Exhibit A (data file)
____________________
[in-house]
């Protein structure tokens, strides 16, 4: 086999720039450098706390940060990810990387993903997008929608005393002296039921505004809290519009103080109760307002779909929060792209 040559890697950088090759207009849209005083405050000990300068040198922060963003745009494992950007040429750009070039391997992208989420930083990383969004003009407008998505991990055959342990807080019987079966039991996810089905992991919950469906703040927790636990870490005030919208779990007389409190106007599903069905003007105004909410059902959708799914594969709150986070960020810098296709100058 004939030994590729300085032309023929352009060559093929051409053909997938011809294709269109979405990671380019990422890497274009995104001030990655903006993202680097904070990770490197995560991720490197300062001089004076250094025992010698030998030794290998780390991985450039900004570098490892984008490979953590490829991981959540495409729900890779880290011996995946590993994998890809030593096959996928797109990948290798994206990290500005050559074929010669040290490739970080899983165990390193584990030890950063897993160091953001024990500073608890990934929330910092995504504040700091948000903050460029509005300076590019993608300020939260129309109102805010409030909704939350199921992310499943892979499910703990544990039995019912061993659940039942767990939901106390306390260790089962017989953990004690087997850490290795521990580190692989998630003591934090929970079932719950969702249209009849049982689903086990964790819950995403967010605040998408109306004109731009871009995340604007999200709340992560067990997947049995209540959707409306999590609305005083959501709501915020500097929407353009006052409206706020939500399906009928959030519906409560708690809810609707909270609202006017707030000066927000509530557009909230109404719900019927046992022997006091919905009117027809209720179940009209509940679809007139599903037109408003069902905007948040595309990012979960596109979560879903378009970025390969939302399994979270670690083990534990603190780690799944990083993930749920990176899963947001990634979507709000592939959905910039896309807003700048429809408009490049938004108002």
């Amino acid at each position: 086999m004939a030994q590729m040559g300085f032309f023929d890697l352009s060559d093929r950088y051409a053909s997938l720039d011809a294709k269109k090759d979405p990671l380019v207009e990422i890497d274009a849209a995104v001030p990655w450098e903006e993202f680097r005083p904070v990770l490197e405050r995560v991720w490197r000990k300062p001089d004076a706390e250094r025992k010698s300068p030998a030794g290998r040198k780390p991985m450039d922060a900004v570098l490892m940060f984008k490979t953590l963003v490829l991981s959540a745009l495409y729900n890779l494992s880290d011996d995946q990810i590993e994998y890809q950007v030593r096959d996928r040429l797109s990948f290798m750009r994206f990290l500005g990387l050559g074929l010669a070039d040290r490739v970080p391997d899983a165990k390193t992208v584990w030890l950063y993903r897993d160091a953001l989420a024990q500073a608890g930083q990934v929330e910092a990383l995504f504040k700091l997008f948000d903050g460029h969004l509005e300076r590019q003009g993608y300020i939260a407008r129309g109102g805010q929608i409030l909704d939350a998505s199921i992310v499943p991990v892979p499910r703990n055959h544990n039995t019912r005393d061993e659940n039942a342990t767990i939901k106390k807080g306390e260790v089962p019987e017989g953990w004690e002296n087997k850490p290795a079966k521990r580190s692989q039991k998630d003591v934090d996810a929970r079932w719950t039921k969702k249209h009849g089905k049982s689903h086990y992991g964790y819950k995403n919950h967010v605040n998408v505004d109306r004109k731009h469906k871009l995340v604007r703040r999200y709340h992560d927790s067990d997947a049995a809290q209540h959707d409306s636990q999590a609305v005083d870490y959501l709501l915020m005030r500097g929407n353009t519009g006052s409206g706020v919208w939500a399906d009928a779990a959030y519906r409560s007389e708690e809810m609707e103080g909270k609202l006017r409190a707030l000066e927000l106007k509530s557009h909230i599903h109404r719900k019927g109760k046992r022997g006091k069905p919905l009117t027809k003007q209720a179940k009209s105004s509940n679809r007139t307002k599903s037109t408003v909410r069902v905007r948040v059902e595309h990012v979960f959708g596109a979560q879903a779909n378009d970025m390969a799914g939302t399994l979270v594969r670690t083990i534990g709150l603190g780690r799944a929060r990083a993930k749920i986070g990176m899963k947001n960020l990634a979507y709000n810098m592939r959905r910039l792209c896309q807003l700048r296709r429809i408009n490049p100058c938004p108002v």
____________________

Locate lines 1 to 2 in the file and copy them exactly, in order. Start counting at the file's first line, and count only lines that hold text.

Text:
[in-house]
């Protein structure tokens, strides 16, 4: 086999720039450098706390940060990810990387993903997008929608005393002296039921505004809290519009103080109760307002779909929060792209 040559890697950088090759207009849209005083405050000990300068040198922060963003745009494992950007040429750009070039391997992208989420930083990383969004003009407008998505991990055959342990807080019987079966039991996810089905992991919950469906703040927790636990870490005030919208779990007389409190106007599903069905003007105004909410059902959708799914594969709150986070960020810098296709100058 004939030994590729300085032309023929352009060559093929051409053909997938011809294709269109979405990671380019990422890497274009995104001030990655903006993202680097904070990770490197995560991720490197300062001089004076250094025992010698030998030794290998780390991985450039900004570098490892984008490979953590490829991981959540495409729900890779880290011996995946590993994998890809030593096959996928797109990948290798994206990290500005050559074929010669040290490739970080899983165990390193584990030890950063897993160091953001024990500073608890990934929330910092995504504040700091948000903050460029509005300076590019993608300020939260129309109102805010409030909704939350199921992310499943892979499910703990544990039995019912061993659940039942767990939901106390306390260790089962017989953990004690087997850490290795521990580190692989998630003591934090929970079932719950969702249209009849049982689903086990964790819950995403967010605040998408109306004109731009871009995340604007999200709340992560067990997947049995209540959707409306999590609305005083959501709501915020500097929407353009006052409206706020939500399906009928959030519906409560708690809810609707909270609202006017707030000066927000509530557009909230109404719900019927046992022997006091919905009117027809209720179940009209509940679809007139599903037109408003069902905007948040595309990012979960596109979560879903378009970025390969939302399994979270670690083990534990603190780690799944990083993930749920990176899963947001990634979507709000592939959905910039896309807003700048429809408009490049938004108002």